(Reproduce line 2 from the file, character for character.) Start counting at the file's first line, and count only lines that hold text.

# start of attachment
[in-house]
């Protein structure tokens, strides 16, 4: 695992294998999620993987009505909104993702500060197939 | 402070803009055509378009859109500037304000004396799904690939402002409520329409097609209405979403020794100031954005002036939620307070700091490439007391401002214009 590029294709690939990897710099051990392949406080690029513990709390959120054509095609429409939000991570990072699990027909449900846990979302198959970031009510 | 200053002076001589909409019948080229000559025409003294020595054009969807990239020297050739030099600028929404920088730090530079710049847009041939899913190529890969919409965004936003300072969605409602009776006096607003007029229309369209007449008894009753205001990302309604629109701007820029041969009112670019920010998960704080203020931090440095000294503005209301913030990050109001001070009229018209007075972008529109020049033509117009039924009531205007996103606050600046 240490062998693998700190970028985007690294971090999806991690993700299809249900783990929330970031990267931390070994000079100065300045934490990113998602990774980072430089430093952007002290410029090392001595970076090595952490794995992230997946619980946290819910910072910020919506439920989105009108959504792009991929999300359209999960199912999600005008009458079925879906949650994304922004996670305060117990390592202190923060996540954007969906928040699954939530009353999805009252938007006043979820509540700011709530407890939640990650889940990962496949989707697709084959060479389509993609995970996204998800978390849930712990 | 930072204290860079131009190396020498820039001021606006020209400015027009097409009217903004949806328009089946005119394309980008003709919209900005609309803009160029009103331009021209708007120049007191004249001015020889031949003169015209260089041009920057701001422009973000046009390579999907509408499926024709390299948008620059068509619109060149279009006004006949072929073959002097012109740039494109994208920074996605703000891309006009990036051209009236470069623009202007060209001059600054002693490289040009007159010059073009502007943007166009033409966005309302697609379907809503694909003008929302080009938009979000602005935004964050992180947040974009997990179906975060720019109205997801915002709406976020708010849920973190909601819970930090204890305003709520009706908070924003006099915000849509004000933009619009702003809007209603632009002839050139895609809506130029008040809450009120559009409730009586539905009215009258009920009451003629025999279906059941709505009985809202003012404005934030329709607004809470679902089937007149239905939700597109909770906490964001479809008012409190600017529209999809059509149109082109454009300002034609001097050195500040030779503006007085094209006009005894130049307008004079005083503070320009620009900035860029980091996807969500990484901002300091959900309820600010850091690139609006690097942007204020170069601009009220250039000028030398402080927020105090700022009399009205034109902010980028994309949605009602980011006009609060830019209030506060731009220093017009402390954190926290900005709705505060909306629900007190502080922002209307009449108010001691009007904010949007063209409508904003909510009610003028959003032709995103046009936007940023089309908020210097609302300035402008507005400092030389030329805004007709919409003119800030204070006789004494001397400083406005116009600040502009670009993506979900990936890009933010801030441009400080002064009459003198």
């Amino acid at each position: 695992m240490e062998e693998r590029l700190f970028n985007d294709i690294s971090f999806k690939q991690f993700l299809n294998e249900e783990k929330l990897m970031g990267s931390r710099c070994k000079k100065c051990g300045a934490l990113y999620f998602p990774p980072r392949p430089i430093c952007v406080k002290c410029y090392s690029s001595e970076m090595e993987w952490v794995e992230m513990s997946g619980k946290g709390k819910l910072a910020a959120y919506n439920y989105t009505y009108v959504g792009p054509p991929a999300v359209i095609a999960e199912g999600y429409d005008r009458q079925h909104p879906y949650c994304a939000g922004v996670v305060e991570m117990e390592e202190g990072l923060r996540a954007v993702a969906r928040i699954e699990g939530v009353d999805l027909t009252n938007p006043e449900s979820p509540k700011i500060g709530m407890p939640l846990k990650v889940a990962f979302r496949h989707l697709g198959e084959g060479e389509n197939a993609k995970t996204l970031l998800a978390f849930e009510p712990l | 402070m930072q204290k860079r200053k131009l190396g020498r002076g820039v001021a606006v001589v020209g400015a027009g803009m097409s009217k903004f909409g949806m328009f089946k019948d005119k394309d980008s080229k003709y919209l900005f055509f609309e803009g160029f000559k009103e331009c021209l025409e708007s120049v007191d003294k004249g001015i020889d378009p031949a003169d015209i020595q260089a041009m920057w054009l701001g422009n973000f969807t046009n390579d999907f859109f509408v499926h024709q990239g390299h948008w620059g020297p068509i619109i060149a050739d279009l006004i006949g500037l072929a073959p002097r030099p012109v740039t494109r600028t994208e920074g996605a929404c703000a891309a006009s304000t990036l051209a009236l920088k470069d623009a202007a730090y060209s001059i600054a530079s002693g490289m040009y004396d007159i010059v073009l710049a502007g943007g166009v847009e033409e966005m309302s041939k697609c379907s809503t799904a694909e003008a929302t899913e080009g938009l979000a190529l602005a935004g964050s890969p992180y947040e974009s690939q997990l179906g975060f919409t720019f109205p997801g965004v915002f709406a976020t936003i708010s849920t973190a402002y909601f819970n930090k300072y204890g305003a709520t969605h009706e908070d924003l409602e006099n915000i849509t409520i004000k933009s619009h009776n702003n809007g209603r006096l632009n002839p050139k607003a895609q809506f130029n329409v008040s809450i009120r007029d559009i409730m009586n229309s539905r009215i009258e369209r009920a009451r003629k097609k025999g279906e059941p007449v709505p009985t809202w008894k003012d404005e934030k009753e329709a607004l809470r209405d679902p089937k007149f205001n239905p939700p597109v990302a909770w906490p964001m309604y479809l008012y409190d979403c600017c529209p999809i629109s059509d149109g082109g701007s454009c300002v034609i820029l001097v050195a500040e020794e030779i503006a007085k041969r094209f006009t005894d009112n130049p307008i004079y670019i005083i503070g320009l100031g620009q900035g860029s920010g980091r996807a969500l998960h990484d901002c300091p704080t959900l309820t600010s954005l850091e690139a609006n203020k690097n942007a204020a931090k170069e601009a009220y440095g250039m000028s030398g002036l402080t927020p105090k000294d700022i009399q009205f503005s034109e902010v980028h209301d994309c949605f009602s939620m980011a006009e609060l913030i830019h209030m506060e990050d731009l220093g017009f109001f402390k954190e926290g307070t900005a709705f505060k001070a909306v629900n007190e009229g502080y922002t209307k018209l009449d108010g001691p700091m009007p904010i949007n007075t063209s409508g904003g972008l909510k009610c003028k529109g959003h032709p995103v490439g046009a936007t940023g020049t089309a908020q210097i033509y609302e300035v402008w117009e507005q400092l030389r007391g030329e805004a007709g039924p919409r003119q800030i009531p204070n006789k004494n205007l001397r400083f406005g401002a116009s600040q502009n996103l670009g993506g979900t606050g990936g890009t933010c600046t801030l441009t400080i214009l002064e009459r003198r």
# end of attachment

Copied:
């Protein structure tokens, strides 16, 4: 695992294998999620993987009505909104993702500060197939 | 402070803009055509378009859109500037304000004396799904690939402002409520329409097609209405979403020794100031954005002036939620307070700091490439007391401002214009 590029294709690939990897710099051990392949406080690029513990709390959120054509095609429409939000991570990072699990027909449900846990979302198959970031009510 | 200053002076001589909409019948080229000559025409003294020595054009969807990239020297050739030099600028929404920088730090530079710049847009041939899913190529890969919409965004936003300072969605409602009776006096607003007029229309369209007449008894009753205001990302309604629109701007820029041969009112670019920010998960704080203020931090440095000294503005209301913030990050109001001070009229018209007075972008529109020049033509117009039924009531205007996103606050600046 240490062998693998700190970028985007690294971090999806991690993700299809249900783990929330970031990267931390070994000079100065300045934490990113998602990774980072430089430093952007002290410029090392001595970076090595952490794995992230997946619980946290819910910072910020919506439920989105009108959504792009991929999300359209999960199912999600005008009458079925879906949650994304922004996670305060117990390592202190923060996540954007969906928040699954939530009353999805009252938007006043979820509540700011709530407890939640990650889940990962496949989707697709084959060479389509993609995970996204998800978390849930712990 | 930072204290860079131009190396020498820039001021606006020209400015027009097409009217903004949806328009089946005119394309980008003709919209900005609309803009160029009103331009021209708007120049007191004249001015020889031949003169015209260089041009920057701001422009973000046009390579999907509408499926024709390299948008620059068509619109060149279009006004006949072929073959002097012109740039494109994208920074996605703000891309006009990036051209009236470069623009202007060209001059600054002693490289040009007159010059073009502007943007166009033409966005309302697609379907809503694909003008929302080009938009979000602005935004964050992180947040974009997990179906975060720019109205997801915002709406976020708010849920973190909601819970930090204890305003709520009706908070924003006099915000849509004000933009619009702003809007209603632009002839050139895609809506130029008040809450009120559009409730009586539905009215009258009920009451003629025999279906059941709505009985809202003012404005934030329709607004809470679902089937007149239905939700597109909770906490964001479809008012409190600017529209999809059509149109082109454009300002034609001097050195500040030779503006007085094209006009005894130049307008004079005083503070320009620009900035860029980091996807969500990484901002300091959900309820600010850091690139609006690097942007204020170069601009009220250039000028030398402080927020105090700022009399009205034109902010980028994309949605009602980011006009609060830019209030506060731009220093017009402390954190926290900005709705505060909306629900007190502080922002209307009449108010001691009007904010949007063209409508904003909510009610003028959003032709995103046009936007940023089309908020210097609302300035402008507005400092030389030329805004007709919409003119800030204070006789004494001397400083406005116009600040502009670009993506979900990936890009933010801030441009400080002064009459003198």